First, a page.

He also painted one of the most iconic Impressionist paintings in history, ‘Bal du moulin de la Galette’, which is now on display at the Musée d’Orsay in Paris. In addition, this work has been described as the most beautiful painting of the 19th century.
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This painting, which depicts a regular Sunday afternoon in the Montmartre district of Paris, is the definition of the Impressionist art movement.
His paintings were notable for their vibrant light and saturated color, most often focusing on people in intimate and candid compositions.
It is his fascination with human figures that distinguishes Renoir among other Impressionist painters who prefer to work with landscapes.
6- Mary Cassatt
Born in Pennsylvania in the United States, Mary Stevenson Cassatt (1844-1926) went to France to study art, where she spent most of her life and career.
At that time, the French art world was dominated by the impressionist movement. Mary Cassatt was the only American artist to exhibit with the Impressionists in Paris. After her talent was noticed by her contemporaries, she had a long collaboration with the famous artist Edgar Degas.
Mary Cassatt, especially emphasizes the intimate bonds between mothers and children, she is known for depicting the social and private lives of women. Her contribution as a female artist is notable as she was able to achieve professional success at a time when few women were regarded as serious artists.
Mary Cassatt is the most famous female impressionist and is regarded as one of the greatest female artists of all time.
7- Camille Pissarro
Camille Pissarro (1830-1903) was a Danish-French artist who had a prolific career as both an Impressionist and later a Post-Impressionist painter. He was a sort of ambassador of the Impressionist movement, and in the early 1870s, he formed a group of about 15 like-minded artists.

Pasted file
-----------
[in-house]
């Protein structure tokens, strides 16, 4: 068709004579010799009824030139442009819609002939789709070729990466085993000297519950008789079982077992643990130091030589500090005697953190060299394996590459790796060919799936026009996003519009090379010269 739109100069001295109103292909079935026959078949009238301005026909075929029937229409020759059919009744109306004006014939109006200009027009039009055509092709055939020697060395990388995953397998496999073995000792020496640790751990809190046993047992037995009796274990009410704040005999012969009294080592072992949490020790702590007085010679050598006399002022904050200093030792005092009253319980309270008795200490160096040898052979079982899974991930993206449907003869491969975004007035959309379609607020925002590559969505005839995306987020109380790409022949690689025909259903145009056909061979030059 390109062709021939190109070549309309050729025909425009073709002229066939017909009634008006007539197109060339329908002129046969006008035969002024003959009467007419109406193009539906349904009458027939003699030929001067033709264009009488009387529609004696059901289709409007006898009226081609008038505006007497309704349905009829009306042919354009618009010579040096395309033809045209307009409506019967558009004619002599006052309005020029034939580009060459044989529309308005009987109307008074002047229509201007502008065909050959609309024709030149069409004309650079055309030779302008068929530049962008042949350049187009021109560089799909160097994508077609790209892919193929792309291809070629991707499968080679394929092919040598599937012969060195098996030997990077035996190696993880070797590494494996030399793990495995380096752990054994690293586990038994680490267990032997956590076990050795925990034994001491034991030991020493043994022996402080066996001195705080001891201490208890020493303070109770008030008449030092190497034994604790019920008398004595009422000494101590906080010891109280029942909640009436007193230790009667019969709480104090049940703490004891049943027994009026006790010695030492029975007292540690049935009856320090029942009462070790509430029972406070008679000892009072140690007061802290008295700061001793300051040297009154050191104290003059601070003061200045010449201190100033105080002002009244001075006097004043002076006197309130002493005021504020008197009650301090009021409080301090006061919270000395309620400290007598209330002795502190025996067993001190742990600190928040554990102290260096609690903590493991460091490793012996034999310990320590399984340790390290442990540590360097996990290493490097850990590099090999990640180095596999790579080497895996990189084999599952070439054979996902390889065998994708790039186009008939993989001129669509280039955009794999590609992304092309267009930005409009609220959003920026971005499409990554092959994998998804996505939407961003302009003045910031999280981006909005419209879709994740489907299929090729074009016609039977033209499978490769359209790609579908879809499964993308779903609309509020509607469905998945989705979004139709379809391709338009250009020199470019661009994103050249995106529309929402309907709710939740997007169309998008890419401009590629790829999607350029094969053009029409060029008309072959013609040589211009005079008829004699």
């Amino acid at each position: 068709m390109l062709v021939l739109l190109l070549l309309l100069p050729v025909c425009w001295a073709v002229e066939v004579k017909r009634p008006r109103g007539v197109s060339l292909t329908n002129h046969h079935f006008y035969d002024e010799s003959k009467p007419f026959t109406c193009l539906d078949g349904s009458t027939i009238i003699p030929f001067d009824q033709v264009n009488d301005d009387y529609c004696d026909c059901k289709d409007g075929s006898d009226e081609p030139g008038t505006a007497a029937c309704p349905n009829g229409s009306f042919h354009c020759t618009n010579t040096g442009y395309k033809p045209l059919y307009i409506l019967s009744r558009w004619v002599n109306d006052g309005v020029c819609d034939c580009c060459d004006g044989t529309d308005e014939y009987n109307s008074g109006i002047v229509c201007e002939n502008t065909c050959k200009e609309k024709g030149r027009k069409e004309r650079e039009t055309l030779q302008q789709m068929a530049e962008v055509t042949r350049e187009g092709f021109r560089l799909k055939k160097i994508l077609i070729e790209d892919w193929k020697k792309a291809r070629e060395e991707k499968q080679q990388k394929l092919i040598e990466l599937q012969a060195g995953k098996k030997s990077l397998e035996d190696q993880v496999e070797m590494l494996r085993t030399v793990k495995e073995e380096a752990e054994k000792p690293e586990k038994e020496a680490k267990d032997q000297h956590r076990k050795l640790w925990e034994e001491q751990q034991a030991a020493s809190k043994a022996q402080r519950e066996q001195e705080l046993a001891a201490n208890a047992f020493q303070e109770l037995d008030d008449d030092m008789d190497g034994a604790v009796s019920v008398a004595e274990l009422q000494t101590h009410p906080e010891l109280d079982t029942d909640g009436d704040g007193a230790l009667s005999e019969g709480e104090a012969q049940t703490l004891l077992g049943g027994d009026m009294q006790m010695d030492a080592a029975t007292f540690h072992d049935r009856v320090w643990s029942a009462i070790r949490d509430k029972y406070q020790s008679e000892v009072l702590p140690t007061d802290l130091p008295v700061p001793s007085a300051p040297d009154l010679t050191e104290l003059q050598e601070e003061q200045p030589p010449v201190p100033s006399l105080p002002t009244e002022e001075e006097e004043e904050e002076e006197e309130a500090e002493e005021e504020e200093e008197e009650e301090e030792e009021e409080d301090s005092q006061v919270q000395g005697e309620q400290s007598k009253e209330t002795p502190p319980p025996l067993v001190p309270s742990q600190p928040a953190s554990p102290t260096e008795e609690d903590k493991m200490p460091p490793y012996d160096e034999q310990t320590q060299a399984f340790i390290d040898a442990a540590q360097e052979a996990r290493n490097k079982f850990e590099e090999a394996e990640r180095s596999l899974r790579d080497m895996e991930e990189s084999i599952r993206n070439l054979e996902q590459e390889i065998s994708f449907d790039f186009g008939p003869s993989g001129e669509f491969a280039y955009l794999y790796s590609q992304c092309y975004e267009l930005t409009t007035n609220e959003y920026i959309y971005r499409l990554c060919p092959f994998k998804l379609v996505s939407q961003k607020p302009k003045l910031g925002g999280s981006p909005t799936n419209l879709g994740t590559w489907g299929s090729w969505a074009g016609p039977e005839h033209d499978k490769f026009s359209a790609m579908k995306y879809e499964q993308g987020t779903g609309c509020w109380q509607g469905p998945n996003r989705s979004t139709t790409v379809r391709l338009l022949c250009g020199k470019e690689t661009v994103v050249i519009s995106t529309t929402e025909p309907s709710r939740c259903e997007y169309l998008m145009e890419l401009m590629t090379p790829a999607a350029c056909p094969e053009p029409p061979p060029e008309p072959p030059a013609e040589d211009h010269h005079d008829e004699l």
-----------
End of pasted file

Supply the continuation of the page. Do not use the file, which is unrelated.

Camille Pissarro is known as the ‘dean of the Impressionist painters’ as he was an important figure and mentor in the movement.
His career started with the Realist painter Gustave Courbet, who was his great inspiration and later continued with his collaborations with famous Post-Impressionist artists such as Georges Seurat and Paul Signac.
He ended up becoming a major inspiration for artists such as Cézanne, Gauguin, and Vincent van Gogh. His work is defined by his portrayals of the ordinary man in natural settings without any extravagance or grandeur.
He was heavily influenced by politics and one cannot separate politics from his art. His paintings on working peasants are a clear example of this.
When most contemporaries of the Impressionist era refused to exhibit their works in exhibitions, Camille Pissarro is the only one who has exhibited his paintings in all eight Impressionist exhibitions.
8- Berthe Morisot
Berthe Marie Pauline Morisot (1841-1895), who was born into an influential family, decided to become an artist early in her life and pursued this aim with great devotion throughout her life.
Her works were exhibited for the first time in the highly respected Salon de Paris in 1864 and continued to be exhibited there for the next ten years. However, in 1874 she joined the revolutionary impressionists and refused to exhibit her works at the Salon.
After the second impressionist exhibition in 1876, a critic described its participants as “five or six lunatics, one of which is a woman”. That woman was Berthe Morisot.
Despite the difficulties she faced due to her gender, Morisot went on to become a successful artist and a leading member of the impressionist movement.
Such is her contribution to the movement that, along with Marie Bracquemond and Mary Cassatt, she is known as the “les trois grandes dames (three great ladies)” of Impressionism.